This is a civil lawsuit. Vindman is seeking compensation for the “significant financial, emotional, and reputational harm” he suffered as a result of this illegal conspiracy.

But the suit is not just about financial damage: Witness intimidation and retaliation against witnesses are crimes. Reading the lawsuit makes me realize all over again how extensively Trump has worn down the nation’s conscience. We’ve gotten used to the idea that of course he and his people break the law; they do it constantly.

Speaking of ignoring the law, Trump regularly tore up documents that crossed his desk, even after being informed that he was breaking the Presidential Records Act. He also illegally took boxes of documents with him to Mar-a-Lago.

“He didn’t want a record of anything,” a former senior Trump official said.“ He never stopped ripping things up. Do you really think Trump is going to care about the records act? Come on.”

Do innocent people act like that?

We also learned this week that the Trump White House plan to seize voting machines got a lot closer to implementation than we had previously realized.

It’s hard to tell yet how seriously we should take the recent Republican gestures pushing back against Trump, his coup, and his encouragement of political violence.

Friday, former VP Mike Pence uttered the unthinkable phrase “President Trump is wrong.” Pence was denying that he could “overturn the election”, as Trump had wanted him to do when he presided over the counting of electoral votes on January 6. He added:

Frankly, there is almost no idea more un-American than the notion that any one person could choose the American president.

And Lindsey Graham on January 30 disagreed with Trump about January 6 pardons: “I don’t want to send any signal that it was OK to defile the Capitol.” How weird is it that this is a courageous statement in today’s GOP?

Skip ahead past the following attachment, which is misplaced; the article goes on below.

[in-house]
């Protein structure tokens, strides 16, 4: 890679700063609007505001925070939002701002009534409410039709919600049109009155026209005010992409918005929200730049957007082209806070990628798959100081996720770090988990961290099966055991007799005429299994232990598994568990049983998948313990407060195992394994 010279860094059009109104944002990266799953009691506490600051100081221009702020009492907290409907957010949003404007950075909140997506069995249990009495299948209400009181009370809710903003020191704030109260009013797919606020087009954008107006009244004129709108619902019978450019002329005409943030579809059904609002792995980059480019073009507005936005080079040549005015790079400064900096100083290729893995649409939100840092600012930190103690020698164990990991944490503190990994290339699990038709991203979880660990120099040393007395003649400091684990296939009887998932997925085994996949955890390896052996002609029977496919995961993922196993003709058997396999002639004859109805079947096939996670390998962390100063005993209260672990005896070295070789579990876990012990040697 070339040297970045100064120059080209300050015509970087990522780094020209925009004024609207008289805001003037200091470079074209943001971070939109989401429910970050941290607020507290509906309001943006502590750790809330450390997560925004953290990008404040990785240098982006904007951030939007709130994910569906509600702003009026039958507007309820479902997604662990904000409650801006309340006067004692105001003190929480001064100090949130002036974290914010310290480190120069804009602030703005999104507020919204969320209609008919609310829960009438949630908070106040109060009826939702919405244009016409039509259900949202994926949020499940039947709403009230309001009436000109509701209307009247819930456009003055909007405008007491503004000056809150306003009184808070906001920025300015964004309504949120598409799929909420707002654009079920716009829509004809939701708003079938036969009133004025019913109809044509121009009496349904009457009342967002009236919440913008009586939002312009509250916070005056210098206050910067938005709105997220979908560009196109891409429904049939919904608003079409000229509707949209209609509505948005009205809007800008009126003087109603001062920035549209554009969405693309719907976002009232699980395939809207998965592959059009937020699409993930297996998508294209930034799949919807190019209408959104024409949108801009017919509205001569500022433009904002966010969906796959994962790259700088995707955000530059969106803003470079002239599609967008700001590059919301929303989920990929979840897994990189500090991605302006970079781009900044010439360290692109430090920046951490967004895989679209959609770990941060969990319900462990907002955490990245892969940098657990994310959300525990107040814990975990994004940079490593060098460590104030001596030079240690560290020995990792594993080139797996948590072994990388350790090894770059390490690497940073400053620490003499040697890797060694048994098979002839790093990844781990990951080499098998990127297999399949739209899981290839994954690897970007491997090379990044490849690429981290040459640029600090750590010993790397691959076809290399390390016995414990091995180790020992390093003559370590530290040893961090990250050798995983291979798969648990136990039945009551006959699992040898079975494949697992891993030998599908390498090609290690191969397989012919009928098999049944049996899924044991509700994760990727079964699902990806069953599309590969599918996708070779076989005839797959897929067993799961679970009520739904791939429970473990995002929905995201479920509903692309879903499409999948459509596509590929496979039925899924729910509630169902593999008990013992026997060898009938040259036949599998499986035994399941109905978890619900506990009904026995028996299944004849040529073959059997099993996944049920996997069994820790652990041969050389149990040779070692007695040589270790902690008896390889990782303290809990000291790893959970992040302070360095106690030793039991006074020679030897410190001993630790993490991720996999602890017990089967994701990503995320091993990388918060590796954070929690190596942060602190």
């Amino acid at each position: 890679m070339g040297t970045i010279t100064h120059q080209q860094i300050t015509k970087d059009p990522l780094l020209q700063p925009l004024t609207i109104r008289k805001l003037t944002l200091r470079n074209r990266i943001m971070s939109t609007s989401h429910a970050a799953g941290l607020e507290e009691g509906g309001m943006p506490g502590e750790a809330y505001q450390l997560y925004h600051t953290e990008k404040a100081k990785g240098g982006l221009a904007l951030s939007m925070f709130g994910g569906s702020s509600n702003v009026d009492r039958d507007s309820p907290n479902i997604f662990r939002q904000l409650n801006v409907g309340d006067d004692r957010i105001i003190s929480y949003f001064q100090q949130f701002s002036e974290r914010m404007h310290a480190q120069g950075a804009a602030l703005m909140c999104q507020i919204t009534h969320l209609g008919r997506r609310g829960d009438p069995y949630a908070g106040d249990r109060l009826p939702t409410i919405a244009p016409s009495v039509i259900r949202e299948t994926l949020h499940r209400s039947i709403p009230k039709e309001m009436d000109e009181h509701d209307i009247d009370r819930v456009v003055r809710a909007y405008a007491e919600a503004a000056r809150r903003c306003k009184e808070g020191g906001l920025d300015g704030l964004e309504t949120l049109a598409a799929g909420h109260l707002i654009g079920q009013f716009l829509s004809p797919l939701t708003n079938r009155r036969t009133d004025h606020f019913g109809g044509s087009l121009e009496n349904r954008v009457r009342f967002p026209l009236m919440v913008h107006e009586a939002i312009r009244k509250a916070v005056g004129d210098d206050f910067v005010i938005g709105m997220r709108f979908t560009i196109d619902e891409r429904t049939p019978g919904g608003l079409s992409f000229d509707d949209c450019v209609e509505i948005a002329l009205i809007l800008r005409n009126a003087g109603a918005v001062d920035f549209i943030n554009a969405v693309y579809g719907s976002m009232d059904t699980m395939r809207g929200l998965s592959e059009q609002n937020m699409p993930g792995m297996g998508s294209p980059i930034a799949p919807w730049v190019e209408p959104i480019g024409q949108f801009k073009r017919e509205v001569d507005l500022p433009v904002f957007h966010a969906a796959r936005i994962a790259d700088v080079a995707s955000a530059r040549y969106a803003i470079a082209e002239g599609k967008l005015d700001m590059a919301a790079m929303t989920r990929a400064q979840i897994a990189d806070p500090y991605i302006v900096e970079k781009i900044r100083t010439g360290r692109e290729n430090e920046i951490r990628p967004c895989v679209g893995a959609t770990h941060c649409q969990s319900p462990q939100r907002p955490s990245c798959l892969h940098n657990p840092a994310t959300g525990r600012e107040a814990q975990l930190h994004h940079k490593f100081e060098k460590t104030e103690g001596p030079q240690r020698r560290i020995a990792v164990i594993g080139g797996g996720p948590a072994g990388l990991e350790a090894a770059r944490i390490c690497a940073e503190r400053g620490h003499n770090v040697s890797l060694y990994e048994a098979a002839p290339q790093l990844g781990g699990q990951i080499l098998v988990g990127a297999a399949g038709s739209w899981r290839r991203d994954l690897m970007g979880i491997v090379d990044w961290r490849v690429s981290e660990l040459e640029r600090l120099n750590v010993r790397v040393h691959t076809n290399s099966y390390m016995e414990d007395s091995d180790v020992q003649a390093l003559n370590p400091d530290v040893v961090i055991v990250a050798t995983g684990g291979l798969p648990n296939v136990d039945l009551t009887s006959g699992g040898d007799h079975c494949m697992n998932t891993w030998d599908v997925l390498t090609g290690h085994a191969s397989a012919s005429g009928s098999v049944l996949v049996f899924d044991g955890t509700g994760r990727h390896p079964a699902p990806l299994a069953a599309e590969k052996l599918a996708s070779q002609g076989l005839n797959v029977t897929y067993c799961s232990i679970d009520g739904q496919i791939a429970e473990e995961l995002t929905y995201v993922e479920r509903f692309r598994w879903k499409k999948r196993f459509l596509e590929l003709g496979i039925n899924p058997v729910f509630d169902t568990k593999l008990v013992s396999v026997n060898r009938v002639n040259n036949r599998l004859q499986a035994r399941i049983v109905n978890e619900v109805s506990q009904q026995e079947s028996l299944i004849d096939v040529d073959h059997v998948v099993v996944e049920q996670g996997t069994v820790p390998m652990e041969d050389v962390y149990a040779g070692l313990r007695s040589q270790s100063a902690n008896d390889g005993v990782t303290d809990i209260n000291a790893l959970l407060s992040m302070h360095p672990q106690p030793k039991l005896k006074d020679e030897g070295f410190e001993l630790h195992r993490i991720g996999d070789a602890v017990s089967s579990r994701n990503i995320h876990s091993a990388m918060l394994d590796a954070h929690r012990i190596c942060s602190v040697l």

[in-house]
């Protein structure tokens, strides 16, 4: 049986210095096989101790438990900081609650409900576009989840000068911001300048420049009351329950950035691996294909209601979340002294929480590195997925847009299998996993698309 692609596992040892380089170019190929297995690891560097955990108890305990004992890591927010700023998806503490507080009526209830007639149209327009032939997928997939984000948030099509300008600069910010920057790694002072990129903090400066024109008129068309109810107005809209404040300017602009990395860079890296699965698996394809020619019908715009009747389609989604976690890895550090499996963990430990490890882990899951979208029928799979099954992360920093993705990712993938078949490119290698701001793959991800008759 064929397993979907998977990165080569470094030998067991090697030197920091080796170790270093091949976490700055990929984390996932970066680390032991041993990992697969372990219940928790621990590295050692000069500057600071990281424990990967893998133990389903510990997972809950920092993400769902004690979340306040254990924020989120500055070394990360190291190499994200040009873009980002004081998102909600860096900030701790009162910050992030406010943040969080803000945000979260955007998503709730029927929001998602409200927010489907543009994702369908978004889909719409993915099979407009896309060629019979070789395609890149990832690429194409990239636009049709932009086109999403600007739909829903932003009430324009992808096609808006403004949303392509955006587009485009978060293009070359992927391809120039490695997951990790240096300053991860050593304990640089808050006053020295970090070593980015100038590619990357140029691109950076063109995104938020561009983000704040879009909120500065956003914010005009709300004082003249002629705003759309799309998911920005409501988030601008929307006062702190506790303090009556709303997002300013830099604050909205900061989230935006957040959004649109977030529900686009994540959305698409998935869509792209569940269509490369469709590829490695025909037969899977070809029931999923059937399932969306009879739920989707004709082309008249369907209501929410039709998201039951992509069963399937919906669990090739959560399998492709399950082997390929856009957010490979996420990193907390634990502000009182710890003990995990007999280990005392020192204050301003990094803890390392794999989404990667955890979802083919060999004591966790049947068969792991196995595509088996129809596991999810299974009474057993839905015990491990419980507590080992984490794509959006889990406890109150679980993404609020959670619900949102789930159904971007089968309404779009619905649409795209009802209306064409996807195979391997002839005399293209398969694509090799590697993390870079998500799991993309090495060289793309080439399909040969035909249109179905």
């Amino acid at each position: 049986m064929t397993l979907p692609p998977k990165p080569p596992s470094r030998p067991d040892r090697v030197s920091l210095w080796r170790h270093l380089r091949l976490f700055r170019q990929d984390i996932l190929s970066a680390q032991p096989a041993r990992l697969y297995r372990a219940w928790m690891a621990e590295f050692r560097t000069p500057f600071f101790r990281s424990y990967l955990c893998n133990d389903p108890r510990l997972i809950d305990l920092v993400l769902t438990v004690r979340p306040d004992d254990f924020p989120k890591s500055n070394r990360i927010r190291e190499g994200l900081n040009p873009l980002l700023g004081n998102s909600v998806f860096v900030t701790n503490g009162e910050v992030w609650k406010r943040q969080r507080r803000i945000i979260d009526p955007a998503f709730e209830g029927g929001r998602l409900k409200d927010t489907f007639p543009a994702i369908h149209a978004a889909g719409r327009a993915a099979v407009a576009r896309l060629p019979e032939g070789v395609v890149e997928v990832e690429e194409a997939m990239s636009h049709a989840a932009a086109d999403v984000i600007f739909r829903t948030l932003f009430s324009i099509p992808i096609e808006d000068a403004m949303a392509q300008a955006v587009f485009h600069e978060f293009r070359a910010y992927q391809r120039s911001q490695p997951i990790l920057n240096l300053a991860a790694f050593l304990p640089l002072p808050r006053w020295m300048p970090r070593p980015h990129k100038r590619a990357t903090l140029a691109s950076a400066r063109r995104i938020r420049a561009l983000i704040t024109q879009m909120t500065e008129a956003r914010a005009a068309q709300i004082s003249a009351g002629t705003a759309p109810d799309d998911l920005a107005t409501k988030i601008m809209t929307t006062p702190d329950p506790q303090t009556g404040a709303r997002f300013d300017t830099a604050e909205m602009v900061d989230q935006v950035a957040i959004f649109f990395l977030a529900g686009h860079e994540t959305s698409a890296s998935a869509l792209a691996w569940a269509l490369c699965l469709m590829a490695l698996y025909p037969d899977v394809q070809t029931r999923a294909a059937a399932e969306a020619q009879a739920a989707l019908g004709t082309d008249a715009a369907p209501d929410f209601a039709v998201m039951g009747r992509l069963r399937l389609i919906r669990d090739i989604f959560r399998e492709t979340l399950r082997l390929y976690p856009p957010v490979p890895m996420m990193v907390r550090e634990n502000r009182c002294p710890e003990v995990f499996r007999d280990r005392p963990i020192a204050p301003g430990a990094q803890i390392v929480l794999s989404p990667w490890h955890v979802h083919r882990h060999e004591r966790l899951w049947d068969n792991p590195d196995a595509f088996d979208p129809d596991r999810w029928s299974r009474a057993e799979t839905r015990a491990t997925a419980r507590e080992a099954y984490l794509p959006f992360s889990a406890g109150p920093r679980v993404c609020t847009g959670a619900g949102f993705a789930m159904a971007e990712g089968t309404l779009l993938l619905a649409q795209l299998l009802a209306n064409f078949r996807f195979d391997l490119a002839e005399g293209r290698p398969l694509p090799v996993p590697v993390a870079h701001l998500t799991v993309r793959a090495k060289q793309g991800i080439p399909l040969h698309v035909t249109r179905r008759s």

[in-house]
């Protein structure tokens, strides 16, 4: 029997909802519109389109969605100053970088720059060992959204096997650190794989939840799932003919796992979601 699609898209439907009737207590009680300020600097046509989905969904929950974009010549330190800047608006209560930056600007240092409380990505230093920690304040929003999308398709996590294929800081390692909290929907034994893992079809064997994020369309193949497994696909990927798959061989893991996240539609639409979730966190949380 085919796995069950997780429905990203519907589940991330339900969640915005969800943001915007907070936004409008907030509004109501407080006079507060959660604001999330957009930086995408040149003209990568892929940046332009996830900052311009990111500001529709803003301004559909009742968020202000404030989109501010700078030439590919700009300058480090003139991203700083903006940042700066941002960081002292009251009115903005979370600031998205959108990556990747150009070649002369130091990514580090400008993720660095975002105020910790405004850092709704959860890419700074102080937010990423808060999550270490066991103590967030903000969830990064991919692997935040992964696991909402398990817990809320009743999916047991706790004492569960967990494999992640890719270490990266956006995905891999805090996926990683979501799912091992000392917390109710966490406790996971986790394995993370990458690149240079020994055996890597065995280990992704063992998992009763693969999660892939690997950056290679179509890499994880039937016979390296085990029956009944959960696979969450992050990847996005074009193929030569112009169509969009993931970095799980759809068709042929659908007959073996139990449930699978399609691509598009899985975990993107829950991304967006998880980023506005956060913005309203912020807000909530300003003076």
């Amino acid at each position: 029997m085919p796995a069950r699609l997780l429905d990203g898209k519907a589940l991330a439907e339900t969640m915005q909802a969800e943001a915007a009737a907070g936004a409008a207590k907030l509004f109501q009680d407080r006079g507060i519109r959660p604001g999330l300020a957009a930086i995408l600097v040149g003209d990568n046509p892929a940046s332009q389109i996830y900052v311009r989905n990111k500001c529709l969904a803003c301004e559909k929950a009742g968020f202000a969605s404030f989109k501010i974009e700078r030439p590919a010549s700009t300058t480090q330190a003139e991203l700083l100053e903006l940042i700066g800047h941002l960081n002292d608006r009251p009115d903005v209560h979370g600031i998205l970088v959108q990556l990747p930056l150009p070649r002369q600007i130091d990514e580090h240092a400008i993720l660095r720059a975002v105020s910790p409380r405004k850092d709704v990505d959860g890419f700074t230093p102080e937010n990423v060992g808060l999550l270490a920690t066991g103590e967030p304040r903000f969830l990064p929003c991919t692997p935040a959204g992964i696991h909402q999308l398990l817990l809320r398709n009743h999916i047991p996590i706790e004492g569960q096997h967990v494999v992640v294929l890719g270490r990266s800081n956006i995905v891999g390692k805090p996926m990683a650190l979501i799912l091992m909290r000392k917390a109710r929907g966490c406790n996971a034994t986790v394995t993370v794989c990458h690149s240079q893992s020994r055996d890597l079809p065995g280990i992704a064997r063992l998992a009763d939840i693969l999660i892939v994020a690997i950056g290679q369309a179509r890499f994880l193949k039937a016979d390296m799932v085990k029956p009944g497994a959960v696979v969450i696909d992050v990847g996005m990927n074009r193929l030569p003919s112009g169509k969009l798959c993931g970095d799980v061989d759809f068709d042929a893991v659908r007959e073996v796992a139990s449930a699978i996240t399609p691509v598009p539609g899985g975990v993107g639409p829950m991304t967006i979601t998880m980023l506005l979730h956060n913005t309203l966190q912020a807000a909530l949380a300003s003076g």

and you also might be interested in …

The Ukraine tension continues, and I continue not to know what to make of it.

Friday’s January jobs report was surprisingly good. Analysts had expected the Omicron surge to slow the economy down, but instead there were 467K new jobs. In addition, the November and December estimates were revised upward, each by hundreds of thousands of jobs.

One of the more bizarre media clips circulating this week is of the Fox & Friends hosts gleefully anticipating a bad report that they could use in their Biden-is-a-failure narrative, only to be disappointed by the good news for American workers.

As I’ve been saying for months, inflation stories and jobs stories should be melded together, because they result from the same policies. Inflation is the price of getting the post-Covid-shutdown economy going again.

Mississippi Today describes an actual Critical Race Theory class at the University of Mississippi Law School. It doesn’t resemble the Republican propaganda about CRT.

and let’s close with something a little bit creepy

Before the advent of tape recorders, Soviet music-lovers discovered they could make samizdat recordings of banned Western music on used X-ray film, which they could grab (illegally) out of hospital garbage. The result became known as “bone music“.

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  • Sean C. Burke  On February 7, 2022 at 1:35 pm

    Thought you might enjoy this article:

  • Thomas Paine  On February 8, 2022 at 5:39 pm